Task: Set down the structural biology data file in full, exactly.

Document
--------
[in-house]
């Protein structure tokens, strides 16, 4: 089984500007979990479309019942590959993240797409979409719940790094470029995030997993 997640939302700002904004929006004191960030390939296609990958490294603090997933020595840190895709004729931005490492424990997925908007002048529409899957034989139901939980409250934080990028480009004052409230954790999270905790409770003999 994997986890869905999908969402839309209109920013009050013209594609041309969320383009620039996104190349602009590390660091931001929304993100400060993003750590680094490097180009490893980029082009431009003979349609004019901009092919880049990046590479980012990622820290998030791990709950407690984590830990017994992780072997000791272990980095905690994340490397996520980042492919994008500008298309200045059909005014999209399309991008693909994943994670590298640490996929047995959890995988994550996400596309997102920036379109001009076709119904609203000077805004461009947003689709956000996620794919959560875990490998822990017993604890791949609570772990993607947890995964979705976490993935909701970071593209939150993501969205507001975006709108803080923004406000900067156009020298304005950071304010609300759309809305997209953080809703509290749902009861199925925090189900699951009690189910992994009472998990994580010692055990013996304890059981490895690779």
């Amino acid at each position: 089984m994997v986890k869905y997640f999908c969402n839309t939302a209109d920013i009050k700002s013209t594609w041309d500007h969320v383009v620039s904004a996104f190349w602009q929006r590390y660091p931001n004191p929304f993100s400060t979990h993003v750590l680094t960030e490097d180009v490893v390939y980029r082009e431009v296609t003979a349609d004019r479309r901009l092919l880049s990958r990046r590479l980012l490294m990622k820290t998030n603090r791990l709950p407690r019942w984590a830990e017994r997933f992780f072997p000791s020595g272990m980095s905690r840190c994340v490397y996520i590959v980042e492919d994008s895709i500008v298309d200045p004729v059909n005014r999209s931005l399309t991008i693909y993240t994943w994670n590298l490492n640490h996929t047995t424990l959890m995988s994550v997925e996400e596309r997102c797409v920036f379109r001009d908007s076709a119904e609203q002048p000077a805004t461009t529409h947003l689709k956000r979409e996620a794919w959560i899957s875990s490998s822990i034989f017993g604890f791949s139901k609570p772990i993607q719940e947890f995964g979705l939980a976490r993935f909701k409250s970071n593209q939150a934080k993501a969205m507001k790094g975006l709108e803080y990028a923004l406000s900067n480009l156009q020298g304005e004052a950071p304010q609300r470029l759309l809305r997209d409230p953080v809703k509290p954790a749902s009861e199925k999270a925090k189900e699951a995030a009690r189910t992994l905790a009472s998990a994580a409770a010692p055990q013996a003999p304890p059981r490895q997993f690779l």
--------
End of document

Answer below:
[in-house]
């Protein structure tokens, strides 16, 4: 089984500007979990479309019942590959993240797409979409719940790094470029995030997993 997640939302700002904004929006004191960030390939296609990958490294603090997933020595840190895709004729931005490492424990997925908007002048529409899957034989139901939980409250934080990028480009004052409230954790999270905790409770003999 994997986890869905999908969402839309209109920013009050013209594609041309969320383009620039996104190349602009590390660091931001929304993100400060993003750590680094490097180009490893980029082009431009003979349609004019901009092919880049990046590479980012990622820290998030791990709950407690984590830990017994992780072997000791272990980095905690994340490397996520980042492919994008500008298309200045059909005014999209399309991008693909994943994670590298640490996929047995959890995988994550996400596309997102920036379109001009076709119904609203000077805004461009947003689709956000996620794919959560875990490998822990017993604890791949609570772990993607947890995964979705976490993935909701970071593209939150993501969205507001975006709108803080923004406000900067156009020298304005950071304010609300759309809305997209953080809703509290749902009861199925925090189900699951009690189910992994009472998990994580010692055990013996304890059981490895690779």
């Amino acid at each position: 089984m994997v986890k869905y997640f999908c969402n839309t939302a209109d920013i009050k700002s013209t594609w041309d500007h969320v383009v620039s904004a996104f190349w602009q929006r590390y660091p931001n004191p929304f993100s400060t979990h993003v750590l680094t960030e490097d180009v490893v390939y980029r082009e431009v296609t003979a349609d004019r479309r901009l092919l880049s990958r990046r590479l980012l490294m990622k820290t998030n603090r791990l709950p407690r019942w984590a830990e017994r997933f992780f072997p000791s020595g272990m980095s905690r840190c994340v490397y996520i590959v980042e492919d994008s895709i500008v298309d200045p004729v059909n005014r999209s931005l399309t991008i693909y993240t994943w994670n590298l490492n640490h996929t047995t424990l959890m995988s994550v997925e996400e596309r997102c797409v920036f379109r001009d908007s076709a119904e609203q002048p000077a805004t461009t529409h947003l689709k956000r979409e996620a794919w959560i899957s875990s490998s822990i034989f017993g604890f791949s139901k609570p772990i993607q719940e947890f995964g979705l939980a976490r993935f909701k409250s970071n593209q939150a934080k993501a969205m507001k790094g975006l709108e803080y990028a923004l406000s900067n480009l156009q020298g304005e004052a950071p304010q609300r470029l759309l809305r997209d409230p953080v809703k509290p954790a749902s009861e199925k999270a925090k189900e699951a995030a009690r189910t992994l905790a009472s998990a994580a409770a010692p055990q013996a003999p304890p059981r490895q997993f690779l």